I have every sympathy with how you feel but it’s your reaction from now on that counts. Sending some suggestions to your employer is not a relationship, or something trust can be established upon. I get suggestions all the time but if I had suggestions from everyone I knew, rather than people I trust, I’d spend lots of time sifting through them.

Don’t assume that you’ll get instant kudos, even if your idea is the best thing around — you’ll need to package, PR and sell your ideas to people more persuasively. Get a relationship first and then make the suggestion.

It *appears* that your employer is lacking empathy — by not noticing this problem. I wonder how much it probably costs them in motivation and performance, never mind turnover. I wonder how much it costs to continually train people, if you’re just going to lose them and replace them?

I’d love to see employers embrace not treating certain ‘classes’ of employees like dogshit — and finding out that there’s a balance here. You don’t have to pay the least and you can’t afford to pay significantly more than everyone else. It’s a catch 22 (at least according to those people that think that way. However, they’re forgetting the COSTS of not running an alternative operation, that was much more PRODUCTIVE for the growth and culture of the company.

As an avid experimenter and someone who’s worked with a lot of teams, my guess is that if you helped employees with their living costs or paid them wages which motivated them to improve further, it would create better effects for everyone.

If I was the CEO here, I’d figure out a way to both design and prove that a better system was possible, which didn’t rely on suffering gnawing away at the heart of an employee-employer relationship. If money is this tight, how can you expect ‘world class performance’. Ass.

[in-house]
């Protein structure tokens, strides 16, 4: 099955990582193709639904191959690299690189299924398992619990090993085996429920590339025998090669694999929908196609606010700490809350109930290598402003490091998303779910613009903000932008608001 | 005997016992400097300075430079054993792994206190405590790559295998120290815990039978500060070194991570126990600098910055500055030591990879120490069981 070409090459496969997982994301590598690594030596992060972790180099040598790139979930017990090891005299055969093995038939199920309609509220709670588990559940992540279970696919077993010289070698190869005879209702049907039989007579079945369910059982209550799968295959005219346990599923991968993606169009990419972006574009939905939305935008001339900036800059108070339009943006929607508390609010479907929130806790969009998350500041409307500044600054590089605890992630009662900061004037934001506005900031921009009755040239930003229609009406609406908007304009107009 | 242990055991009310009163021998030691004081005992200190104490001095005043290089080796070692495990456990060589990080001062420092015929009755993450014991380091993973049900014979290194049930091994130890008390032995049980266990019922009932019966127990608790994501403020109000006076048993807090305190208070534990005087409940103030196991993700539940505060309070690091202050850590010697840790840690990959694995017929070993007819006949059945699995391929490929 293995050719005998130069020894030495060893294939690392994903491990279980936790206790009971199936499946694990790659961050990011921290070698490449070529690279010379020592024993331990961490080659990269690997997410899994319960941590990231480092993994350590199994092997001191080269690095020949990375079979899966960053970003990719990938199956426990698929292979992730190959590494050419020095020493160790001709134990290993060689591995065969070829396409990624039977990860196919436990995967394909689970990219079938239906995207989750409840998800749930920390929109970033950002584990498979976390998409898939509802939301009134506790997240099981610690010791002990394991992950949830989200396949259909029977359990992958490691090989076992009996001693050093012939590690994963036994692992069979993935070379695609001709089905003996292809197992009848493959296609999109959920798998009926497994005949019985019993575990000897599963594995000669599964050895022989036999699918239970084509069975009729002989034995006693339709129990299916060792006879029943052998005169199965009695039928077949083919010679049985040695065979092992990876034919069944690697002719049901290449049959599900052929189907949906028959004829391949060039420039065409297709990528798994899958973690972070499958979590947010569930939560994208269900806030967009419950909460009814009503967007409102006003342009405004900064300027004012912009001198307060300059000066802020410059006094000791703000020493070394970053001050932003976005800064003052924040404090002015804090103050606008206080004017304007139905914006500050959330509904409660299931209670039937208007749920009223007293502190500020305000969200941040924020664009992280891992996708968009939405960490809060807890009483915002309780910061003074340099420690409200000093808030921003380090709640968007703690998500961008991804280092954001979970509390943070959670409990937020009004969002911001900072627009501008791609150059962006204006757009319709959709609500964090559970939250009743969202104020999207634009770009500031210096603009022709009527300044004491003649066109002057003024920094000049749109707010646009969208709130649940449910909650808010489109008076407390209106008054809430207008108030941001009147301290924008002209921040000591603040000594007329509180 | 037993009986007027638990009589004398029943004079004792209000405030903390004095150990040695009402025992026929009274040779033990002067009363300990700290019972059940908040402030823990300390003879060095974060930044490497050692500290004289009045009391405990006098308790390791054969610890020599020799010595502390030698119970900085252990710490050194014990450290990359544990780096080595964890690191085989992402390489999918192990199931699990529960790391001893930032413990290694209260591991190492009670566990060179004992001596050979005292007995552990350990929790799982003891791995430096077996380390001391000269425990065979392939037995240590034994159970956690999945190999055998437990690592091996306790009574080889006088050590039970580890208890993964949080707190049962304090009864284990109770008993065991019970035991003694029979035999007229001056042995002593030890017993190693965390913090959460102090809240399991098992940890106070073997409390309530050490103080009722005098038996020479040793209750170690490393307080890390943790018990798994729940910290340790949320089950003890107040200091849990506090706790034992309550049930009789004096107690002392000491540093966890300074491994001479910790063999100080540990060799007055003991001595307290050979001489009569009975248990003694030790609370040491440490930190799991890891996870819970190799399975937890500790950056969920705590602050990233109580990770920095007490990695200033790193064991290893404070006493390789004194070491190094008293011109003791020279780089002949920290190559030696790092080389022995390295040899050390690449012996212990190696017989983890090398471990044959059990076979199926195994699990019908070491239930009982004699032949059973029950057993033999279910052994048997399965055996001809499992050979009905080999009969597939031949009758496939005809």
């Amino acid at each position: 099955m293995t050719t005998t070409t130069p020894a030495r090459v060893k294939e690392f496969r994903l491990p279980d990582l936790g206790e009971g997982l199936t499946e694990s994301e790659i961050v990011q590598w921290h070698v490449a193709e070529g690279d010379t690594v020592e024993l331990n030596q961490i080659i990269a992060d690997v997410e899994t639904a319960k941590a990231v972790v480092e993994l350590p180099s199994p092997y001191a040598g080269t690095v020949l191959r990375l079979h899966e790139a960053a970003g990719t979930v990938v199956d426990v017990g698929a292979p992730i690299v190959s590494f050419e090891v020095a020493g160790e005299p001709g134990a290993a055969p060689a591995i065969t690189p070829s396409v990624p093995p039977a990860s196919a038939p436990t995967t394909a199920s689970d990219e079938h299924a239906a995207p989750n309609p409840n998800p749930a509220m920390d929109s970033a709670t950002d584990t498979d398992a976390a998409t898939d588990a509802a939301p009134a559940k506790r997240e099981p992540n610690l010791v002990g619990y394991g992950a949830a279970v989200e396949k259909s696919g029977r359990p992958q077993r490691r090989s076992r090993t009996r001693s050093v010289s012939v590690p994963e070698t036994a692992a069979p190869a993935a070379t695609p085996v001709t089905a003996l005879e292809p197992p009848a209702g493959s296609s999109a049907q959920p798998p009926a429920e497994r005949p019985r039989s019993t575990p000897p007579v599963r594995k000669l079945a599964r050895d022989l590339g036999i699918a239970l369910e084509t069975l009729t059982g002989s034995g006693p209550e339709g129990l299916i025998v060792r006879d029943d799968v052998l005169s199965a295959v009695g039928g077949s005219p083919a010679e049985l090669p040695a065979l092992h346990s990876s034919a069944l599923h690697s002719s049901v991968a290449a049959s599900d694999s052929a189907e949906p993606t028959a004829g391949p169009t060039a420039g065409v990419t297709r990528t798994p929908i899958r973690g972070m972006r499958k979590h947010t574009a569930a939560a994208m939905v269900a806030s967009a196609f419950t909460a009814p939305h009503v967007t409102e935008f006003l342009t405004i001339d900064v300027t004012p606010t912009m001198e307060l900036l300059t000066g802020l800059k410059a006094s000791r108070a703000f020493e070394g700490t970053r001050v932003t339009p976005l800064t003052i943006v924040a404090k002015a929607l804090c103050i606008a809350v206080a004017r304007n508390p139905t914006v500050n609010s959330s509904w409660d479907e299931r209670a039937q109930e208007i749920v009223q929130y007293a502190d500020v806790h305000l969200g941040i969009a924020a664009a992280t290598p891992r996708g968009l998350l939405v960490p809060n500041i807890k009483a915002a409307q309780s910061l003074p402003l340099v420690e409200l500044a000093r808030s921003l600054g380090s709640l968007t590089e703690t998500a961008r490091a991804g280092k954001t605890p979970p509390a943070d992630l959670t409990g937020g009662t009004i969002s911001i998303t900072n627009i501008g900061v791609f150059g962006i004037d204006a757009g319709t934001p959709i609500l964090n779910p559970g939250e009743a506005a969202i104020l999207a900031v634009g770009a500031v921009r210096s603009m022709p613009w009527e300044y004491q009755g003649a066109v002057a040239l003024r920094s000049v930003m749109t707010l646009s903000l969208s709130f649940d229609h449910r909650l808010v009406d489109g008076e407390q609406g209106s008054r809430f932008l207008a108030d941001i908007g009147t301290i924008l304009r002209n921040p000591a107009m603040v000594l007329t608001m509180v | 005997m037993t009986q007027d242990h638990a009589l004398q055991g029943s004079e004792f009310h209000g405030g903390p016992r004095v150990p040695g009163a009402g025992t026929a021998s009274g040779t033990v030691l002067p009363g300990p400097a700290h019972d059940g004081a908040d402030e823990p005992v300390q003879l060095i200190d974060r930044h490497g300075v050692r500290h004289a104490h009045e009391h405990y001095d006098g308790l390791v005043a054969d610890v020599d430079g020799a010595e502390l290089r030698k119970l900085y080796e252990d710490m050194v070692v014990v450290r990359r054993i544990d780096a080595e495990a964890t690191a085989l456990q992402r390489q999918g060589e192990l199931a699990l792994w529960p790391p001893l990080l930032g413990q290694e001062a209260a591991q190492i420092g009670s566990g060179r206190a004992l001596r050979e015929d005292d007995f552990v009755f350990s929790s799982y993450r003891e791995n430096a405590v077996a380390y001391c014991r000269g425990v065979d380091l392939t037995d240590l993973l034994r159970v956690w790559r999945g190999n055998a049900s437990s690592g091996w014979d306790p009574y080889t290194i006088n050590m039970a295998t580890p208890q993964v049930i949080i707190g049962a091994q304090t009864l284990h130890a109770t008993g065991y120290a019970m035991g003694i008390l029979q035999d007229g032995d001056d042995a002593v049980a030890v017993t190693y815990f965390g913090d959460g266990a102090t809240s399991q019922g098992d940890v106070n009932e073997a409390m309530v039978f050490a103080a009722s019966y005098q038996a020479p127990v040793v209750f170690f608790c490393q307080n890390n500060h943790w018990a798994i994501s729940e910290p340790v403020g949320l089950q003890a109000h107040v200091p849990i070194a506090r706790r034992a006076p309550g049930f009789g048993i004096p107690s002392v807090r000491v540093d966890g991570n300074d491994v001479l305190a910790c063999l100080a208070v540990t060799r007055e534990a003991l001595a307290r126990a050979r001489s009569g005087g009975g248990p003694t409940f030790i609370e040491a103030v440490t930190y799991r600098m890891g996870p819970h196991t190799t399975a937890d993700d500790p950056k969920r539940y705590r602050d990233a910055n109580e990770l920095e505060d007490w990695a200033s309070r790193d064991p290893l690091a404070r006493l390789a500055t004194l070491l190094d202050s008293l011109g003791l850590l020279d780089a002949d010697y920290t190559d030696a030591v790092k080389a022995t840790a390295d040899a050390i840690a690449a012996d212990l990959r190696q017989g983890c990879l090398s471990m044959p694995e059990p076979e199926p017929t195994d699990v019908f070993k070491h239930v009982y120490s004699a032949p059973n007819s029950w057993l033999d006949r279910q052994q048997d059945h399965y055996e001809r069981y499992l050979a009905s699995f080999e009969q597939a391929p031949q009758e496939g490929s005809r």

As for the ‘waiting a whole year’ to get to do other stuff, I have no sympathy. I had to wait freaking decades or years to move up ‘levels’ or switch jobs or disciplines. Don’t expect progression to be laid out like a red carpet at an awards ceremony. It’s something you earn — there is no overdraft fucking facility at the career progression bank! You gotta earn some to make a withdrawal, ok?

So, in common with Sushi chefs and call centre workers, I’ve had long periods of ass jobs but generally managed to find a way to volunteer, execute, optimise or support other people in a way that then sprung me out of there. I learned, networked, analysed and optimised my way out of the potential traps, because I didn’t see barriers there — or a ‘year of boring calls ahead’. I saw an escape pod.

Some of the best hires I’ve made have been people who came from the call centre, customer services or warehouse teams. I guess I’ve been good at spotting people who have stuck out, shown willing, appeared to be itching to do more, discussed things, suggested stuff and built relationships across teams. If I had been in a call centre, I’d not have despaired at the wait for a year to progress — I would be trying to find ways to make it happen earlier, to break the system, the mould, the process or just make myself so damned annoyingly useful that it would happen.

So on the whole year thing — yeah it kinda feels bad, looking at it as a barrier. But it looks even more exciting as something to try and smash out of your way, through your desire to get to the other side. If you genuinely go out of your way to do stuff, it really helps, you bring other people with you, it has evidence to support your idea and you’re NOT rewarded (and btw — this doesn’t mean an email exchange about ideas) — then this will never become a good job, ever. I’d just refine your technique — because as good as an idea is, it’s only as good as you sell it, explain it and pass it along (I guess, like a meme, shared). You know how this works on social media, it’s just that real life takes a bit more work to get the relationships and transmissions, memes and ideas going. Don’t be disheartened — just get WAY better at this, is my advice.

Remember, companies are run by bosses and if you are unlucky enough to have an asshole boss, who has no empathy line in their dna makeup — that’s just unlucky. Everyone else knows they’re an asshole but unless you can all figure out how to get rid of them, this can be the problem, not the company. Seen it loads. Read a book called “The No Asshole Rule” — funny!